We're all familiar with the struggle: You buy an avocado that's not quite ready for eating, wait for it to ripen (while envisioning the picture-perfect avocado toast you'll soon be enjoying), check on it periodically (read: every other hour), and then eventually give in and slice it open only to find that it's already gone bad. Yes, you missed the fleeting window of ripeness, and now you're left with an expired avocado. Unlike other fruits, it's almost impossible to decipher whether an avocado is ripe with the eye alone.
"A surefire way to gauge an avocado's ripeness is to gently squeeze the fruit in the palm of your hand," advises Jan DeLyser, vice president, marketing for the California Avocado Commission. "But avoid bruising the fruit by not using your fingertips when doing so," she warns. "You'll know if the fruit is ready to eat when it is firm yet yields to gentle pressure.” The California Avocado Commission also provides detailed advice on how to select avocados. For example, the commission explains that color alone may not tell the whole story—Hass avocados will turn dark green or black as they ripen, while other varieties retain their light-green skin as they ripen.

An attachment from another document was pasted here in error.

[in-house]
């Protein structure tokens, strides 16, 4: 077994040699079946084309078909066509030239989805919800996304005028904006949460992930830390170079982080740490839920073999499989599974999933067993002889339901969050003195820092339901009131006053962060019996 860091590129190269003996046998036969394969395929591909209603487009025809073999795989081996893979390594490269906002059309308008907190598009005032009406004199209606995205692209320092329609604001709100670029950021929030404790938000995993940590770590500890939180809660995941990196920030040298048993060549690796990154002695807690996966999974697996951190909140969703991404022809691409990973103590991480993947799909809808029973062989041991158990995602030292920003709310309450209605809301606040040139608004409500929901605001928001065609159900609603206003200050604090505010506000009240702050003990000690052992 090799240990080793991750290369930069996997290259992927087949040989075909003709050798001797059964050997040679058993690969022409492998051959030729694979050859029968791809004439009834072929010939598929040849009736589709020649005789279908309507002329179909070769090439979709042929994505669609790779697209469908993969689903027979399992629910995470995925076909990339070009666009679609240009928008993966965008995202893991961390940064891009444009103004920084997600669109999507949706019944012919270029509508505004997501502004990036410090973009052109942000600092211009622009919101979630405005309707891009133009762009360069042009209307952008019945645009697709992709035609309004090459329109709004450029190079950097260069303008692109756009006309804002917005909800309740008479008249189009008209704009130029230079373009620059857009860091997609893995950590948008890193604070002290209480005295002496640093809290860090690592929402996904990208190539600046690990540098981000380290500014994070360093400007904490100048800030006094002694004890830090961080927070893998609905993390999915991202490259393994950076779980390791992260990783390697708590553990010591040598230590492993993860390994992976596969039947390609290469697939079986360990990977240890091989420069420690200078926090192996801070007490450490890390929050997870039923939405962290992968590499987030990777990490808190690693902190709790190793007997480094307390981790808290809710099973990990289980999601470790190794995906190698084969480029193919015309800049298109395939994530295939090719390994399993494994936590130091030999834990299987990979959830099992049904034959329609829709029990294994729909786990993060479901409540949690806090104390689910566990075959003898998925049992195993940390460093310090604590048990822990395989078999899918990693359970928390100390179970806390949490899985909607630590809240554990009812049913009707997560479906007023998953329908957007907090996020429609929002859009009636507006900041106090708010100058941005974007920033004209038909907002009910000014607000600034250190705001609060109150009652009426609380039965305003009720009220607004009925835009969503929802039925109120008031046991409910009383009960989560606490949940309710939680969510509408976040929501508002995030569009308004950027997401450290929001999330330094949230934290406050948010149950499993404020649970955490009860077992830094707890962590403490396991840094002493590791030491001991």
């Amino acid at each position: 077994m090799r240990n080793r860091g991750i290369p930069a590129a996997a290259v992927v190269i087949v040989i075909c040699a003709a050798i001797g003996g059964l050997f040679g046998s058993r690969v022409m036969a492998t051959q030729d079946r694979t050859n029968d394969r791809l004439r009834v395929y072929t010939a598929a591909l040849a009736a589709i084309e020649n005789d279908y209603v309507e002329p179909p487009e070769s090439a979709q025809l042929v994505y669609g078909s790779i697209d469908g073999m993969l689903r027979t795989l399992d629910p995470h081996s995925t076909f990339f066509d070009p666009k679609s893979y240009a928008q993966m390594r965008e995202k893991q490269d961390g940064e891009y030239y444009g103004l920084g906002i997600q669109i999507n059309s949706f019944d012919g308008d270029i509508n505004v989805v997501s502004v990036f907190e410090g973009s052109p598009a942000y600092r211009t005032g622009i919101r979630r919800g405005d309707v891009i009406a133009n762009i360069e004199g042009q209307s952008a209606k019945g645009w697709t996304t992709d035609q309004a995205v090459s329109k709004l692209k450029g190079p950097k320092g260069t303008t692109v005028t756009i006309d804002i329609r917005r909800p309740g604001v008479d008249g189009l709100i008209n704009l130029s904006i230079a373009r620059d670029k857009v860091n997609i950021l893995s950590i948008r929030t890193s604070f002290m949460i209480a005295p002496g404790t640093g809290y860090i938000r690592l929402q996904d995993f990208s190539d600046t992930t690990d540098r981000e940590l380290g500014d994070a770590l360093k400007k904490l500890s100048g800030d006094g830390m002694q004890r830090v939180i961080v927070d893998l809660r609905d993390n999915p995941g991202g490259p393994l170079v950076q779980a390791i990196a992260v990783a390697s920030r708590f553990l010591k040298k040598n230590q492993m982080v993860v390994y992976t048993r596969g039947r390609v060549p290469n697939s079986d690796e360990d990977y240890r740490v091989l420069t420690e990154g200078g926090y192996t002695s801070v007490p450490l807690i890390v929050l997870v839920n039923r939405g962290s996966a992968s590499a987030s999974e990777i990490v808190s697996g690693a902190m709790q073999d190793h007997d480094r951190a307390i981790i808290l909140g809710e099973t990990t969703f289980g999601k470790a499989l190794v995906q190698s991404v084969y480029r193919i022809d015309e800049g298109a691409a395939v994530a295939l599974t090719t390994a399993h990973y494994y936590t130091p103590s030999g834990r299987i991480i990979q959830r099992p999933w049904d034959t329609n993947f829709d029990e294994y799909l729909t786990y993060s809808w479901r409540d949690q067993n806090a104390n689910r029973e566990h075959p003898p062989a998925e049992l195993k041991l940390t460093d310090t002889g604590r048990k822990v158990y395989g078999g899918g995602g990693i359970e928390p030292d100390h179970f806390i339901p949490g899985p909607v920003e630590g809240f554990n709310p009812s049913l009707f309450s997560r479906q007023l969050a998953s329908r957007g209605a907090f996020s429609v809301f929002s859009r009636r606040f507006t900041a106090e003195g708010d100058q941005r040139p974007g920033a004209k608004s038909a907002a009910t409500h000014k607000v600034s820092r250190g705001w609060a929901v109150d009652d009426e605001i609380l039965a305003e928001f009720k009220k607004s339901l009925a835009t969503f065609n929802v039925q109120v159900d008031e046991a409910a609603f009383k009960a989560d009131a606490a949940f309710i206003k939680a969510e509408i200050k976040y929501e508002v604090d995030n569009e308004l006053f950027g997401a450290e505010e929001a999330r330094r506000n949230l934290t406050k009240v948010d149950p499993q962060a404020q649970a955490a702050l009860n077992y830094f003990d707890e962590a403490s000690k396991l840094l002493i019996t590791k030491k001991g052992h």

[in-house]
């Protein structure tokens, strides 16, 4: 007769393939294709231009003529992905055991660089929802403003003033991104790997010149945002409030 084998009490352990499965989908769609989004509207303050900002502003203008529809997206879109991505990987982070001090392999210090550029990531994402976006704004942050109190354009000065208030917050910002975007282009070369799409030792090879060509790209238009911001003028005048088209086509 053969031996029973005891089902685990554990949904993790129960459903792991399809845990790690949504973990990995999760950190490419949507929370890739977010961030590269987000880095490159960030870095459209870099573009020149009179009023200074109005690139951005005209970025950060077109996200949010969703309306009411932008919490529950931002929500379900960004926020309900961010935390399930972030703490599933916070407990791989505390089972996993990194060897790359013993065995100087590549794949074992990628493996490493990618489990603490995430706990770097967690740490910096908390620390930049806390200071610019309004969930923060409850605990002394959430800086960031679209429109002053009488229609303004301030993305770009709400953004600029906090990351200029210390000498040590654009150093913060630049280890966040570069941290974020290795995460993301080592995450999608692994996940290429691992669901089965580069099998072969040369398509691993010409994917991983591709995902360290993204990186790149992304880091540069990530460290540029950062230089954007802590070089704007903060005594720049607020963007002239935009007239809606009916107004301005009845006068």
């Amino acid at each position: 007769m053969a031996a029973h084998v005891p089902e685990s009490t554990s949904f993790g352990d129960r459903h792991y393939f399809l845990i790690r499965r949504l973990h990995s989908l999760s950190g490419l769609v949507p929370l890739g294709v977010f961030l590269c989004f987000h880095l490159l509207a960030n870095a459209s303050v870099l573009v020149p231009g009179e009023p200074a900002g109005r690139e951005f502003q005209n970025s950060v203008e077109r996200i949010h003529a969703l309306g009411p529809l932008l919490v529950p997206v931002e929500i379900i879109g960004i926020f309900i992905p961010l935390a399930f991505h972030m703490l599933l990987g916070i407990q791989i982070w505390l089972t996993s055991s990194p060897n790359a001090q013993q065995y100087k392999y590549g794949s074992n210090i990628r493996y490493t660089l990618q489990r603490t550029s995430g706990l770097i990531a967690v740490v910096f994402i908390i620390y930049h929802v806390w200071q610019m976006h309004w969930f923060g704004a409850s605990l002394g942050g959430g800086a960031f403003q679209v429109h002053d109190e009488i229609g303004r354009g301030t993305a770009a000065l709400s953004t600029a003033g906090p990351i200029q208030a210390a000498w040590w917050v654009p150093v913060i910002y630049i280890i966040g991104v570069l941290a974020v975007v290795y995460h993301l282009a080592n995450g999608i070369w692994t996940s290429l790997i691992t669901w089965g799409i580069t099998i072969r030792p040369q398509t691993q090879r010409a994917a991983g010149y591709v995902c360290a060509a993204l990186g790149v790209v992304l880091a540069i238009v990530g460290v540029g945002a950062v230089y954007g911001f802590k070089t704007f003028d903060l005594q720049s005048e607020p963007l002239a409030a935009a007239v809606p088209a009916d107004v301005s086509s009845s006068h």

If you plan on enjoying the avocados in a few days, it's best to stock up on avocados that are still hard and unripened.
Have some unripe avocados on your hands? It turns out that this is the best way to store an avocado.